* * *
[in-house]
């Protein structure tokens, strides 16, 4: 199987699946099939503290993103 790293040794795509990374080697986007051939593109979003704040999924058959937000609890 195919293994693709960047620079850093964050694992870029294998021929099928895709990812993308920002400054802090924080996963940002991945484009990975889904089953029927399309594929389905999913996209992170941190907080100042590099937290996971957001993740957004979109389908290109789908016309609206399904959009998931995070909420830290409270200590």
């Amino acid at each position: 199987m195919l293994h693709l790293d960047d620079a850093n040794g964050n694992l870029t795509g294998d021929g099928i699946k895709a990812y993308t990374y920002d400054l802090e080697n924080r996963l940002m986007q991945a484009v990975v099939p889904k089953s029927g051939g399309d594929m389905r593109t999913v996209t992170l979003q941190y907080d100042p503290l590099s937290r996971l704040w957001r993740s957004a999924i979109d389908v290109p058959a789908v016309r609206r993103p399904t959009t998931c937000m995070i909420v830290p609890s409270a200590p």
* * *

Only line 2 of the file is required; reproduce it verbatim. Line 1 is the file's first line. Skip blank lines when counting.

């Protein structure tokens, strides 16, 4: 199987699946099939503290993103 790293040794795509990374080697986007051939593109979003704040999924058959937000609890 195919293994693709960047620079850093964050694992870029294998021929099928895709990812993308920002400054802090924080996963940002991945484009990975889904089953029927399309594929389905999913996209992170941190907080100042590099937290996971957001993740957004979109389908290109789908016309609206399904959009998931995070909420830290409270200590």